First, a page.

FAIL. It’s a word that among most of the population has a very negative connotation. People get defensive when the word is used, and often, rightfully so.
Now, there is a movement about FAIL. Many say that FAIL stands for First Attempt in Learning. I take issue with this in some ways.
I take issue not because I disagree with the statement, but I disagree with the way some people seem to be promoting it. Watch Twitter for a night, and you will see numerous posts along the lines of “Kids need to fail to learn.” This is where people get a mixed message.
Do kids learn from failure? Absolutely. It is a matter of what they learn that really matters. They learn either that they are not able to do something, or they learn that if they are persistent they can achieve a goal. Which lesson they learn is up to us, the educators. Ask yourself, which would you rather they learn?
Many educators seem to design lessons with the whole purpose being to force kids to fail at something so that they can learn from it. This is wrong. Think about it. You are designing something to force kids to fail at it. Should we not be designing lessons and supporting students so that they grapple with problems, and ultimately come out on top and succeed? If we are doing something to test various plans, such as an egg drop activity in science, perhaps we should call it trial and error, and not failure.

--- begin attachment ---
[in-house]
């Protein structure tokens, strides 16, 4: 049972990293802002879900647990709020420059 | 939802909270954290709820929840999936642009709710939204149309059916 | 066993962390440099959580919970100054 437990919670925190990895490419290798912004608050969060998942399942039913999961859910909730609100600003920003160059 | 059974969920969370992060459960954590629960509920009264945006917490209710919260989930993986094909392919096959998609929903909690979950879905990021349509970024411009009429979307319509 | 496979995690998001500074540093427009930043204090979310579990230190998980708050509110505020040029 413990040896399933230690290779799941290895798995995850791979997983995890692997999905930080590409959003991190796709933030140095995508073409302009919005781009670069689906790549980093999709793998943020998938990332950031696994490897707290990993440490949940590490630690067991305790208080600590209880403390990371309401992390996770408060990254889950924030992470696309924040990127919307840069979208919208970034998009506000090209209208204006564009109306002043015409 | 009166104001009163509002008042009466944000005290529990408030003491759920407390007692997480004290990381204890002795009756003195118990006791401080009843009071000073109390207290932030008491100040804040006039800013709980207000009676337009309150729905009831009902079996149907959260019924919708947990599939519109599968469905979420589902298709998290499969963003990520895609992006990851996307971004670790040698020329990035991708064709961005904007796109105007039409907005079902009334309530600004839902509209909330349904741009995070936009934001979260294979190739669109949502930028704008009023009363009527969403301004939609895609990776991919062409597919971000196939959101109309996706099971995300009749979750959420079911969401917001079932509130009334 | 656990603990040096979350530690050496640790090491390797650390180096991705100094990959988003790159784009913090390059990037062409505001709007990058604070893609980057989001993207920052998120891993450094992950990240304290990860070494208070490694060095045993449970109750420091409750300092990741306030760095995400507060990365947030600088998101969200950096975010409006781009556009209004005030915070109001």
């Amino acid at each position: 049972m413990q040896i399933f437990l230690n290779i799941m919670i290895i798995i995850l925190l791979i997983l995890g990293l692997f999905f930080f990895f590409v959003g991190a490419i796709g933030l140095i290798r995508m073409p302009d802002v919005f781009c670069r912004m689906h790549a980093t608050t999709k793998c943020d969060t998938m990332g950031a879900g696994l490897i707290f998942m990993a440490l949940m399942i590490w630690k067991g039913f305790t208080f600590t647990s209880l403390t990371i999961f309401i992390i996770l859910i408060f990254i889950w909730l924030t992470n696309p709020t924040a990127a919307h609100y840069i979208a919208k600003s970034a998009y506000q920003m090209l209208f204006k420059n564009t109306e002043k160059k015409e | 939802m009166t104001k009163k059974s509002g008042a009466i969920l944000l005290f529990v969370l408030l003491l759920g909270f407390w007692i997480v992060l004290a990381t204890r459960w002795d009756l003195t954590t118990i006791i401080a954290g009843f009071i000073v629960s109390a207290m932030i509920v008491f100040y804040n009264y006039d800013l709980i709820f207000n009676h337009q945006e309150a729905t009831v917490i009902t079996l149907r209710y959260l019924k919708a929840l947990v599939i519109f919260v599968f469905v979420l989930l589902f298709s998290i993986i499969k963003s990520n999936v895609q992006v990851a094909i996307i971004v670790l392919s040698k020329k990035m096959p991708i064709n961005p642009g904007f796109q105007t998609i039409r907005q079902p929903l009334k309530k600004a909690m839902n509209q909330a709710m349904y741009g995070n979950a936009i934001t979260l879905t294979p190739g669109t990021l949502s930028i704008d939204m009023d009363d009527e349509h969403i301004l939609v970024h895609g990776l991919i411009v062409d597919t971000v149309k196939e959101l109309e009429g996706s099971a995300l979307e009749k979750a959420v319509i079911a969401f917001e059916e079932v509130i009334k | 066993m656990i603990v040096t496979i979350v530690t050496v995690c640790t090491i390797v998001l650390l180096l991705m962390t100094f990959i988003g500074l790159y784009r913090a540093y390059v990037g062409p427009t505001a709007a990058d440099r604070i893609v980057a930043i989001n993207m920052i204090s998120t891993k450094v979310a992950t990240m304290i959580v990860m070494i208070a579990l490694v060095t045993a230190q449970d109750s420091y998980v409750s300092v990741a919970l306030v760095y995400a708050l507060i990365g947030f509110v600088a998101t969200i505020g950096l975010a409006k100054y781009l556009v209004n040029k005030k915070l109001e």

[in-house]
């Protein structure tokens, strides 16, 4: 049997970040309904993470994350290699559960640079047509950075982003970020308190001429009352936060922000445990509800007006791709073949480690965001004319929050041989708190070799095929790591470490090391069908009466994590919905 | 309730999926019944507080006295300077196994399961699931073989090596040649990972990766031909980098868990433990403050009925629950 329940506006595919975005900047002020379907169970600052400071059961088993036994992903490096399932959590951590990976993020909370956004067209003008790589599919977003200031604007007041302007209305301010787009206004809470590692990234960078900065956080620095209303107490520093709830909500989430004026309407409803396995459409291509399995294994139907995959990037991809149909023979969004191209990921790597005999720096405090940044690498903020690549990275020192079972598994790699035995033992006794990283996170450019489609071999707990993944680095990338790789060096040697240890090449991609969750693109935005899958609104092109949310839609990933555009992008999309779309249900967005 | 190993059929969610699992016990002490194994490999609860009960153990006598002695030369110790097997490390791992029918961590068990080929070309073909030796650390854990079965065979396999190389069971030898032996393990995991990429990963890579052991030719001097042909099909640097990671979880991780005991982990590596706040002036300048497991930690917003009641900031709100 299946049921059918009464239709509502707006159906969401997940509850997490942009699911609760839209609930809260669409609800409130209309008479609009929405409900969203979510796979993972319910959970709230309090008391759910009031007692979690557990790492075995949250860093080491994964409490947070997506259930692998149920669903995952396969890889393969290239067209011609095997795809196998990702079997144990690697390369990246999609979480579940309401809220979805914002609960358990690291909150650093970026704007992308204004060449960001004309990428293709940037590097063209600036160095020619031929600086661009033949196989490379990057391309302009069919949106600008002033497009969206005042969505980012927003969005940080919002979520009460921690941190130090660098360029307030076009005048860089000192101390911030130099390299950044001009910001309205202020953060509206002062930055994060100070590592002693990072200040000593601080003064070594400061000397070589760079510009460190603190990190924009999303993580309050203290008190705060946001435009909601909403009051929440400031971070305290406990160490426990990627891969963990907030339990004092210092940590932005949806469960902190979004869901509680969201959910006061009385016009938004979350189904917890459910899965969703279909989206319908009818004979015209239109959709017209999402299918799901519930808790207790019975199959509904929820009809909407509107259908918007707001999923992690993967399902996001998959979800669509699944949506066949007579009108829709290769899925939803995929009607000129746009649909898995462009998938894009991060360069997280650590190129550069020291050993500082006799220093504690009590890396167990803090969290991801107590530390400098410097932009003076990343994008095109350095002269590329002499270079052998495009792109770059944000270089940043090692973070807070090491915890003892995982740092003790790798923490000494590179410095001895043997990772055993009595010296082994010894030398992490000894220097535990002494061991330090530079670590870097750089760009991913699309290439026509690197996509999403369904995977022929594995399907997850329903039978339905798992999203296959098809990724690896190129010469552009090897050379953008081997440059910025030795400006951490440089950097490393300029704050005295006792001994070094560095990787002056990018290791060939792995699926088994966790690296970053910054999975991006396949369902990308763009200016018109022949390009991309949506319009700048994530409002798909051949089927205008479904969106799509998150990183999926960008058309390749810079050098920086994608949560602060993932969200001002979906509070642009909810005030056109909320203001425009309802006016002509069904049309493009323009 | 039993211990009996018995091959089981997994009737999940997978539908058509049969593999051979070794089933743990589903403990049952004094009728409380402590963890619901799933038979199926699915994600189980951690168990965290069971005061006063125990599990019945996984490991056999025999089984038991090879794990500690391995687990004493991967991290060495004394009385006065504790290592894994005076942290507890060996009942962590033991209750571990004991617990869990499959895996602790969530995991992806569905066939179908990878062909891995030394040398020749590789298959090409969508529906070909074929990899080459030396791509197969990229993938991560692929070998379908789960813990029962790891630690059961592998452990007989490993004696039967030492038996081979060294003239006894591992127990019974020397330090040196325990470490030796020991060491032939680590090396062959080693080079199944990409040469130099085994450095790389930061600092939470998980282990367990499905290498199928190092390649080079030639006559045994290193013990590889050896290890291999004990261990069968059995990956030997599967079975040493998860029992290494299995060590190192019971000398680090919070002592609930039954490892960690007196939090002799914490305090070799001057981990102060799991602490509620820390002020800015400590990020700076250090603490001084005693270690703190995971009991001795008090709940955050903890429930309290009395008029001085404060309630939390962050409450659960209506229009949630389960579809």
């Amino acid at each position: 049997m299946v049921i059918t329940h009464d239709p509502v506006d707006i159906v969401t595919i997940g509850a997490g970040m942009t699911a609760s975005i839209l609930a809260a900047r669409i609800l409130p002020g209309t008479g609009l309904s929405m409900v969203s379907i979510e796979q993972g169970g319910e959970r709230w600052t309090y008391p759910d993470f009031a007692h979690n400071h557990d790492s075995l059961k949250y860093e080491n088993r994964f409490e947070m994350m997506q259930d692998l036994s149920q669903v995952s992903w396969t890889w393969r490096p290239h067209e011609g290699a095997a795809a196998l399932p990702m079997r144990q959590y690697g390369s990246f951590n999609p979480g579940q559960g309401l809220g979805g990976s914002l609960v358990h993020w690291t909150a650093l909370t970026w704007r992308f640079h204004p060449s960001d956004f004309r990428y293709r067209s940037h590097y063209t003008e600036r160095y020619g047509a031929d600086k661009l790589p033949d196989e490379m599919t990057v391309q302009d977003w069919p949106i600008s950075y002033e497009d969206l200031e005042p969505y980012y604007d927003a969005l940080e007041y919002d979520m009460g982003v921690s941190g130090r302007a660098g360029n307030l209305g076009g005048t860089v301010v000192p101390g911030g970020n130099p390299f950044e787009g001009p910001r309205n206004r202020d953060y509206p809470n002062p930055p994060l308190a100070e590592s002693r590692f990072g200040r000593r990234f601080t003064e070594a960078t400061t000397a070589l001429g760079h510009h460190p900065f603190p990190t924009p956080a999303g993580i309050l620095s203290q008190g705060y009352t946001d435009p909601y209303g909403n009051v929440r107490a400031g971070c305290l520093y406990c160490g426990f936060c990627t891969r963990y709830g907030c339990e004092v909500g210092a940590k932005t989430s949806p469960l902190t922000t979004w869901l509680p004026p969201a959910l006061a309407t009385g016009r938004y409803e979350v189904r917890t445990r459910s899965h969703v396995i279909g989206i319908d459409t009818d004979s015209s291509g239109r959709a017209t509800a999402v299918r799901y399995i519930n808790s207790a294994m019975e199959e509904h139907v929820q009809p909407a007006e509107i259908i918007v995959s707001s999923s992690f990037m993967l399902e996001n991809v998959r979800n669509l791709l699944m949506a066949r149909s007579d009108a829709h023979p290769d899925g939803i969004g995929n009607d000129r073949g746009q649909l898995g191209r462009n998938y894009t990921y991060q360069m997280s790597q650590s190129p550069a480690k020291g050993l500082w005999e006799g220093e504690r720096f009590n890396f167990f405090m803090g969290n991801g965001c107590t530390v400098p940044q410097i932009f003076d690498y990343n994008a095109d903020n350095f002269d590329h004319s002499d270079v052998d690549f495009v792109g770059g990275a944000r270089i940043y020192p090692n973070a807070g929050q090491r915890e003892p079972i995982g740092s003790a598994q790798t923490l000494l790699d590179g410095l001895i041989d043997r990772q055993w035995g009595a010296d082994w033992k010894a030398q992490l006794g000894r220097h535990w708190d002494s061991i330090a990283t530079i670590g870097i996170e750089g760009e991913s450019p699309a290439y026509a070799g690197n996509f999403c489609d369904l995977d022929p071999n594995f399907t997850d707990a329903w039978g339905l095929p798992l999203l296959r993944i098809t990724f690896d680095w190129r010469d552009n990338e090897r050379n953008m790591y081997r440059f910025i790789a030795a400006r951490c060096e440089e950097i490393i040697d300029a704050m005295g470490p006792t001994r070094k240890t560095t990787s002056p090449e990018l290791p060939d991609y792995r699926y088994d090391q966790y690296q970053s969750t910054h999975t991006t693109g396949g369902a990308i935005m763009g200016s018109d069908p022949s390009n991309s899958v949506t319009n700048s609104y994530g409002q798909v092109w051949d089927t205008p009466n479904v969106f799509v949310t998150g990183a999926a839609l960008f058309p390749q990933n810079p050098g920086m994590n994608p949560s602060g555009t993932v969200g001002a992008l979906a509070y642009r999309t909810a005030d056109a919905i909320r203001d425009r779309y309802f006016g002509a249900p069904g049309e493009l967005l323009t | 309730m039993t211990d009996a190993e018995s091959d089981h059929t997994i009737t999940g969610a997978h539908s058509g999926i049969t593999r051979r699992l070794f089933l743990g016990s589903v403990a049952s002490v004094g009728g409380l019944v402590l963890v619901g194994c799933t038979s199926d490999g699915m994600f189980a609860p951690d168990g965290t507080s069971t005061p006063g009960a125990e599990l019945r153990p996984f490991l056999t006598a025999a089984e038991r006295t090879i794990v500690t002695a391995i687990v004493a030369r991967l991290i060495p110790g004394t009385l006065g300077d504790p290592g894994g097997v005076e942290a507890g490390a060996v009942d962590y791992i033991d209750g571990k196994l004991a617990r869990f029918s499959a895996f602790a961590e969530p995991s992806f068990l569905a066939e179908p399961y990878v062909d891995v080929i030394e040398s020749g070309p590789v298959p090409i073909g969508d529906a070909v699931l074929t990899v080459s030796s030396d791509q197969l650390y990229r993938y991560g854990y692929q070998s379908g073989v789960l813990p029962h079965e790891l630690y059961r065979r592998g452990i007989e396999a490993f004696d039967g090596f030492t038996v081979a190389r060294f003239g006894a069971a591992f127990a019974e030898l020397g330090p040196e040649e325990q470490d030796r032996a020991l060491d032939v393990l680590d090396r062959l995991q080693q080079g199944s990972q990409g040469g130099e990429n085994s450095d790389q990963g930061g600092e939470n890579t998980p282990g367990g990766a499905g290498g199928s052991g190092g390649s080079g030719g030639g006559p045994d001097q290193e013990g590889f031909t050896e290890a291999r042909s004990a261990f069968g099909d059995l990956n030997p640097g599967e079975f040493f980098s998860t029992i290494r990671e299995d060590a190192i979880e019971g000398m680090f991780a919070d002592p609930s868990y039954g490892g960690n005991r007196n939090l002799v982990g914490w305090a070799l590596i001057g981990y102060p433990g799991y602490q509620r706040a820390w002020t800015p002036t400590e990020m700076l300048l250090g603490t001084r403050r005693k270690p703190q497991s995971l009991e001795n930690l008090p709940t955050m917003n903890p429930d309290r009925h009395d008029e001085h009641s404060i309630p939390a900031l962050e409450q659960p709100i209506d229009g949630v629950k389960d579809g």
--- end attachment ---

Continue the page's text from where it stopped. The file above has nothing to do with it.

I agree that there are times when no matter how hard educators work with students, they will still fail at a task. That is when we need to be sure we have a relationship with that student where he/she doesn’t give up. We should support them in going back and trying again.
Don’t be one of those teachers who seems to take pride in how many kids fail. If the fact that people do this shocks you, look around more closely. They are there. At the same time, don’t be so easy on them that little to no effort gets them a passing grade. They learn from that as well… only they learn the lesson that mediocrity will still get you by in the world.
I follow a great group of educators on Twitter. Many are those who say that FAILure is a learning process. Be sure that if you are one saying that, you are willing to put forth the effort and time to make it a positive learning process. To those of you on various social media outlets who say this, please, take an extra minute and be sure to qualify your statements. I know it is hard to fit it in 140 characters, but if people are misinterpreting what you say, it is doing more harm than good.
Be careful how you sling words around. There are far more people listening/reading than you may think. Your words impact students around the world.